When married, during Niddah, a husband and a wife may not play sport together; she is forbidden to hand him objects (she must place it down and he must pick it up from the spot she has left it), and they cannot eat off the same crockery.

Back in the Middle Ages, a Jewish woman who bled was viewed as a spiritual and physical danger to every male around her. It was seen so negatively that Nachmanides (a leading medieval Jewish Sephardic rabbi) stated that a woman who bled had a harmful breath and a detrimental gaze. Women who were experiencing the end of their periods were not allowed to move between 2 men, otherwise she would create strife among these two males, and if she walked between these 2 men at the beginning of her period, one would die. 

All of the above pertains to Traditional Orthodox Jews, however there are many different sects of Judaism who view menstruation differently.

Modern-Orthodox Jews (who are not as traditional as Orthodox Jews) view menstruation as an absolute blessing. In this sect of Judaism, couples believe in companionship, affection, and attention. The reason behind this is for the husband to view his partner as an equal, and not a sexual object.

As stated before, there are many different sects of Judaism, and Secular Jews don’t practice or follow the religion, although they may have spiritual beliefs of their own. They don’t make a big deal about menstruation, and view it as normal. Some even have intercourse during the woman or wife’s period.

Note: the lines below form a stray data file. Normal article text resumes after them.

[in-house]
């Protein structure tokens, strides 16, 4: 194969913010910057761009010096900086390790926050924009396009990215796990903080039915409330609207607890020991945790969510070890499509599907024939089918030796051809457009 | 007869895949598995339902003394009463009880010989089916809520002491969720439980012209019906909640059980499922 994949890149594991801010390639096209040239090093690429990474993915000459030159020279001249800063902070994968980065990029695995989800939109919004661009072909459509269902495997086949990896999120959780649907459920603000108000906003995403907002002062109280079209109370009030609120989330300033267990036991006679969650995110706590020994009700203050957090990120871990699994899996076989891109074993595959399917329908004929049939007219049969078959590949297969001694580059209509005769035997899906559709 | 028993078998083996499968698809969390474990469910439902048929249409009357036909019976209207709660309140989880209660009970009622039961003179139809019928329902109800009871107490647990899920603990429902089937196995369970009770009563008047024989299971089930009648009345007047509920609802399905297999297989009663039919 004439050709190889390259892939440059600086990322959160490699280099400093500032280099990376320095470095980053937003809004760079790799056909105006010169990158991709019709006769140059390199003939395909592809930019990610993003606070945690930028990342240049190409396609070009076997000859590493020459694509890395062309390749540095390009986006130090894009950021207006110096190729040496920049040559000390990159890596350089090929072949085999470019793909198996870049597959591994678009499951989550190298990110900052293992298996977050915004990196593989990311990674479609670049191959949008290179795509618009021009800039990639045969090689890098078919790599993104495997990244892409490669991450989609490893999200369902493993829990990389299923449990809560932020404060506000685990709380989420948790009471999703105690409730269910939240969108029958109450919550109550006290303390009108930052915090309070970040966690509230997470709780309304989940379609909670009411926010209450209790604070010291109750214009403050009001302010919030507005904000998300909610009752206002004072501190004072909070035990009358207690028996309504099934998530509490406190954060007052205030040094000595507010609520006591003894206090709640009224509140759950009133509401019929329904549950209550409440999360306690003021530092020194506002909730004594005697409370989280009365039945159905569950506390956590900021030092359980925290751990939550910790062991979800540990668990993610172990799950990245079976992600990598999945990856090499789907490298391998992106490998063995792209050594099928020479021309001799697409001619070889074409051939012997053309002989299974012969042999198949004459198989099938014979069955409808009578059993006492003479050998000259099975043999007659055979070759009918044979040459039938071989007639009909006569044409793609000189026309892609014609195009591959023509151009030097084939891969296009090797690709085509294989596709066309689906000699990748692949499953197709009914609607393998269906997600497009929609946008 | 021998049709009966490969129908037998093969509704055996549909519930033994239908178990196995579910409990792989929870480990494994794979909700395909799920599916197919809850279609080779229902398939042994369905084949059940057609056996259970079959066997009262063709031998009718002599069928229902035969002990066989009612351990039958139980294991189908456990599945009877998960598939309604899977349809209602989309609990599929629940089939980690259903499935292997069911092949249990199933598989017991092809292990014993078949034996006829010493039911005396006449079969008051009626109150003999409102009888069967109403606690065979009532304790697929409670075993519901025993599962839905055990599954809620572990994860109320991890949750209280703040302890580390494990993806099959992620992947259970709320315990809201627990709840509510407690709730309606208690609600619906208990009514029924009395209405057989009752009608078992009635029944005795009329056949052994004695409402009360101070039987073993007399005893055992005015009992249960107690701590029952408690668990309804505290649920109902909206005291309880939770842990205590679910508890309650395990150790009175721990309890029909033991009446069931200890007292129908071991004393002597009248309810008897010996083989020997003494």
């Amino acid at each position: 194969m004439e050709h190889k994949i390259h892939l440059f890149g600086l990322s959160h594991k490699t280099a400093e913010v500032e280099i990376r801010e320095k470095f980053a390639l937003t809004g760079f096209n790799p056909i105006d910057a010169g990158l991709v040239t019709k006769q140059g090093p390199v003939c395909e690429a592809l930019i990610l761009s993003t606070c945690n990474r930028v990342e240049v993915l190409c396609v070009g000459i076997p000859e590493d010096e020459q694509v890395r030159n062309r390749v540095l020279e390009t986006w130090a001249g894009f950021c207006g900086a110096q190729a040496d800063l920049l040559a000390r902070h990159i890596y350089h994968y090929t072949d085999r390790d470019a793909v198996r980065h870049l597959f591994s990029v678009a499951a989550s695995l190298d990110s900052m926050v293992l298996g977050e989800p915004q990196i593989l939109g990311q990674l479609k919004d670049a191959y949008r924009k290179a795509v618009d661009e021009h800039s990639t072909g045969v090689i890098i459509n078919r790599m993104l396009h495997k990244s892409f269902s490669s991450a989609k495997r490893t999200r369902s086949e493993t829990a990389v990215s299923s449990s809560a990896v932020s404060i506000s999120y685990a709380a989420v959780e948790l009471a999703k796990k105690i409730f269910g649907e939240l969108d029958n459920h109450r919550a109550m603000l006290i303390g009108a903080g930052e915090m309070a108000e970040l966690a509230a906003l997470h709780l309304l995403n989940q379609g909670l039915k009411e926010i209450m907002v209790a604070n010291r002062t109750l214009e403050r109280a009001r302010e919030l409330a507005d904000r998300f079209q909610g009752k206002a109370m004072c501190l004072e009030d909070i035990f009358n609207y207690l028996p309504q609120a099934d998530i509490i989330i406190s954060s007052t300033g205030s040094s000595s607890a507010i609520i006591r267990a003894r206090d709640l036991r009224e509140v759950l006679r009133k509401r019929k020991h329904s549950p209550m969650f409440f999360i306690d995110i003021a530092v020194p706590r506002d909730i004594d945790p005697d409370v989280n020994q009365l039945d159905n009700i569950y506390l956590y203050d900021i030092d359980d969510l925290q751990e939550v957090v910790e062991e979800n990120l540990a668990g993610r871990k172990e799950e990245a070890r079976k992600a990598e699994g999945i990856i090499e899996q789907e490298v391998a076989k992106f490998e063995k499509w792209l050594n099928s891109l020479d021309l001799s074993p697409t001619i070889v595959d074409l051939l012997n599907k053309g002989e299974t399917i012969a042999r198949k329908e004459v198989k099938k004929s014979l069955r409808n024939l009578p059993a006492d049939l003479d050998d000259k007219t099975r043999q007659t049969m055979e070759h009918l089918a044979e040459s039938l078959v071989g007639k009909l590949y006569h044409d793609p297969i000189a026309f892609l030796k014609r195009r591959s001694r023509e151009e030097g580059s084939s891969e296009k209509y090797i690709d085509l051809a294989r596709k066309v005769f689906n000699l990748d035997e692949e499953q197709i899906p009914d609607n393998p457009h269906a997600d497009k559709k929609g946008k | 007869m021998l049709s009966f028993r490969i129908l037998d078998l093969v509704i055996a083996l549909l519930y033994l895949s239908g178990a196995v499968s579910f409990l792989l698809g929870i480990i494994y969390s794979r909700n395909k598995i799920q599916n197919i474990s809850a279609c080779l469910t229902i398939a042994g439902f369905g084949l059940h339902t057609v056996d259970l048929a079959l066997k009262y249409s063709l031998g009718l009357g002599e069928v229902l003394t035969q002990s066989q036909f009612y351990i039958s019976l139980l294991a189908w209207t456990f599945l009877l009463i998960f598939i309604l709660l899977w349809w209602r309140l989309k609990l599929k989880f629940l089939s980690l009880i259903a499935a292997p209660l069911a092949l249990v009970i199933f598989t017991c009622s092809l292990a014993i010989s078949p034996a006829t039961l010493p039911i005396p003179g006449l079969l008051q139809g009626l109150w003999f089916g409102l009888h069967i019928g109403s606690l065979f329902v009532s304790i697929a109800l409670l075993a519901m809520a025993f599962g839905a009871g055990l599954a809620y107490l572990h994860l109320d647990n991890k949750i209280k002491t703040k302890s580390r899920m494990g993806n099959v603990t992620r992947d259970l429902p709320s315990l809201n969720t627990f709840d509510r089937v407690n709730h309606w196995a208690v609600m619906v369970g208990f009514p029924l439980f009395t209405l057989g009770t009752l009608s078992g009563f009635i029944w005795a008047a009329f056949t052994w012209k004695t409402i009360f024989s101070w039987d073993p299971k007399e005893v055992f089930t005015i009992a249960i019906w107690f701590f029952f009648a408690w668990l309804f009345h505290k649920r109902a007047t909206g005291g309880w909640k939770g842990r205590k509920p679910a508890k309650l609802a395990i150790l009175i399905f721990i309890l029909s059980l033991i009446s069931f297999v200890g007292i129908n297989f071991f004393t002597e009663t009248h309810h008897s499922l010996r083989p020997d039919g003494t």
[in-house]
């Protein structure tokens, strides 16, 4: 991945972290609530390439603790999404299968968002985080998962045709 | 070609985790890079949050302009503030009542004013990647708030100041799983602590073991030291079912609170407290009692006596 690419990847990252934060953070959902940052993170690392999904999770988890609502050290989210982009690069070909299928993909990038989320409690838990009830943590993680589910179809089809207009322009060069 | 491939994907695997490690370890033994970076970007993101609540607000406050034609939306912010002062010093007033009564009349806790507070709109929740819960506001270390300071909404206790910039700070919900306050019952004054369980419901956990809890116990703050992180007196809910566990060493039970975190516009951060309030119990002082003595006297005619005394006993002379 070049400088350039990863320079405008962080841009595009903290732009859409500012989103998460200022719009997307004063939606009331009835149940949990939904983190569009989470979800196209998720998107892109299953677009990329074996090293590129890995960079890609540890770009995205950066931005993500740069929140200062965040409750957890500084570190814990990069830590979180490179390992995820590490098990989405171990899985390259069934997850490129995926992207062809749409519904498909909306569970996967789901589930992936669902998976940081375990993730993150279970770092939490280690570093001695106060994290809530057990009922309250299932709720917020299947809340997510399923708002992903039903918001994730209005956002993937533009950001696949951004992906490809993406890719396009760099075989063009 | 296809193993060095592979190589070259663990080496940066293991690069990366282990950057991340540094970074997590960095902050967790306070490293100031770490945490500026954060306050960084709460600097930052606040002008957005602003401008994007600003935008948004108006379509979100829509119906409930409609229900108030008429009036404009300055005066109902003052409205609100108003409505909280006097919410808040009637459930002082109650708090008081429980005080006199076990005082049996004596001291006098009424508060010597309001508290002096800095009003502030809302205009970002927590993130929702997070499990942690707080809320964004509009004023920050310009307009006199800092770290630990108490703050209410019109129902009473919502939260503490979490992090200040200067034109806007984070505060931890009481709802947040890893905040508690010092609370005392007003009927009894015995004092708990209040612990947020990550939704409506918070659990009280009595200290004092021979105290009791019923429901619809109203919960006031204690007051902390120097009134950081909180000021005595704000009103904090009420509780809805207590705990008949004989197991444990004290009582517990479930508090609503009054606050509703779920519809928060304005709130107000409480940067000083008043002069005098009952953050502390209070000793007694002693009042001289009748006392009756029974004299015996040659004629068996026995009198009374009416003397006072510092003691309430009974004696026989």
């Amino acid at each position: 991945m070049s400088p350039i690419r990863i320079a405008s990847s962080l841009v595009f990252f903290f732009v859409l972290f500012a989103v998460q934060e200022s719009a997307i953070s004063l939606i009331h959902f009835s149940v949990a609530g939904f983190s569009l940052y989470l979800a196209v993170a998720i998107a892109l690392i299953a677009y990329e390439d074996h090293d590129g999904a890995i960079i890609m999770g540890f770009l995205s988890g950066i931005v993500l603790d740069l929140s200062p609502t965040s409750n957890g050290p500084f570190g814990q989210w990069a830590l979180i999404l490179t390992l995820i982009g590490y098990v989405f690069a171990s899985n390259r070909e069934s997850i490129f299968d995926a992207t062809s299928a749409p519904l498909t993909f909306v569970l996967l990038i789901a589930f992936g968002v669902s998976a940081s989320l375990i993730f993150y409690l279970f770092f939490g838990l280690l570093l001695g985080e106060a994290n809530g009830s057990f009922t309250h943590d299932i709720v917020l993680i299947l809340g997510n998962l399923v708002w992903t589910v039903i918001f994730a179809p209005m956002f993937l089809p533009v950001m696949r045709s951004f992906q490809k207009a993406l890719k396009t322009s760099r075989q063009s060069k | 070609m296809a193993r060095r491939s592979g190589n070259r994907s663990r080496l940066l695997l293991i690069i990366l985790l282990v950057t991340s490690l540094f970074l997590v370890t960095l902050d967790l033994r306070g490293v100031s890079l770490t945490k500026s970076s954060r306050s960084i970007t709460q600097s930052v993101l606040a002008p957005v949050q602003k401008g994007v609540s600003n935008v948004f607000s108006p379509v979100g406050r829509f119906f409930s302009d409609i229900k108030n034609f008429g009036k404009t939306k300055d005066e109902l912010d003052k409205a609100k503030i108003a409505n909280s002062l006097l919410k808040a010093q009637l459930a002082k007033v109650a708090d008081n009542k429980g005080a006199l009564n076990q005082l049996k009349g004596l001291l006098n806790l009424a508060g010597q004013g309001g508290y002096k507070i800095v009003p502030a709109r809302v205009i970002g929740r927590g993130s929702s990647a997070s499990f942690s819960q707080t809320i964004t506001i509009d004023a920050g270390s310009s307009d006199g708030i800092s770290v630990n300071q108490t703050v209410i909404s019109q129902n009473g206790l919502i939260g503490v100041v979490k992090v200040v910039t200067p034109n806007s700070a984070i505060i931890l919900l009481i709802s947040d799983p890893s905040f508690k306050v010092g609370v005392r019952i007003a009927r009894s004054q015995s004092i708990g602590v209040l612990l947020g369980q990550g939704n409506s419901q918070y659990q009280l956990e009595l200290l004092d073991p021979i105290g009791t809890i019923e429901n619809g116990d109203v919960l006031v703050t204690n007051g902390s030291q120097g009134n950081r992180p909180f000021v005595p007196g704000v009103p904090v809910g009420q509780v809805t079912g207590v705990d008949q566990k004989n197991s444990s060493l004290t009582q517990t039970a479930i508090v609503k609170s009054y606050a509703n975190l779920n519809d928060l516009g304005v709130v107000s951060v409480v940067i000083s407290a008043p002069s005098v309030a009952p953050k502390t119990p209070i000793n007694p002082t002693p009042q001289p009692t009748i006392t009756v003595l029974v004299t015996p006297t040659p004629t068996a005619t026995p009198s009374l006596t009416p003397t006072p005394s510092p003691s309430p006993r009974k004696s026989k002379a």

Jewish women of all sects use different menstrual products such as sanitary pads and menstrual cups. However, Traditional Orthodox Jewish girls are encouraged not to use tampons or menstrual cups, as they may break their hymen before marriage.

Modern-Orthodox and Secular Jews use tampons, menstrual cups (which is becoming increasingly popular), as well as sanitary pads, and a range of other menstrual products too.


Christianity has a few taboos behind menstruation. Way back, Western cultures viewed women who had their periods as dangerous, and she was socially restricted. The British Medical Journal of 1878 even claimed that a woman who was having her period would make bacon putrefy.

In fact, one of the reasons women did not have many opportunities to have an authoritative voice within their Christian religion was due to menstruation itself. The Orthodox Church, don’t allow women to receive communion during menstruation. It is due to menstruation that many Catholic men will not have sex with a woman. Catholic canon law also doesn’t allow teenagers or women who are menstruating to have any semi-sacerdotal roles, like alter servers.

There are menstrual taboos among the Russian Orthodox Christians too. When a woman is experiencing her period, she must live by herself in a small hut until her period is over. She cannot go to any church services, touch or talk to men, and cannot even place a hand on raw or fresh food.  The religion also believes she will repel fish and game.

They also believe that a woman who is having her period will affect a young hunter, whereby if he comes near her, he’ll be visible to all the animals, and won’t have the opportunity to hunt them. It is even believed that her gaze will have a negative impact on the weather.

Western Christian sects don’t have that many taboos when it comes to a woman’s period these days.


Muslims believe that women experiencing their periods are “impure” and not to be touched until their periods are over. Menstruating women are not allowed to be at any sort of shrine or mosque, and may not even fast or pray during Ramadan. She is also prohibited from having sex for 7 days, starting from the day she bleeds. She does not need to pray or fast either.

A menstruating Muslim woman must also have a “ritual washing,” as it is only through this that she will be “clean” once more. Once she has washed, she may pray, fast, and enter a mosque again.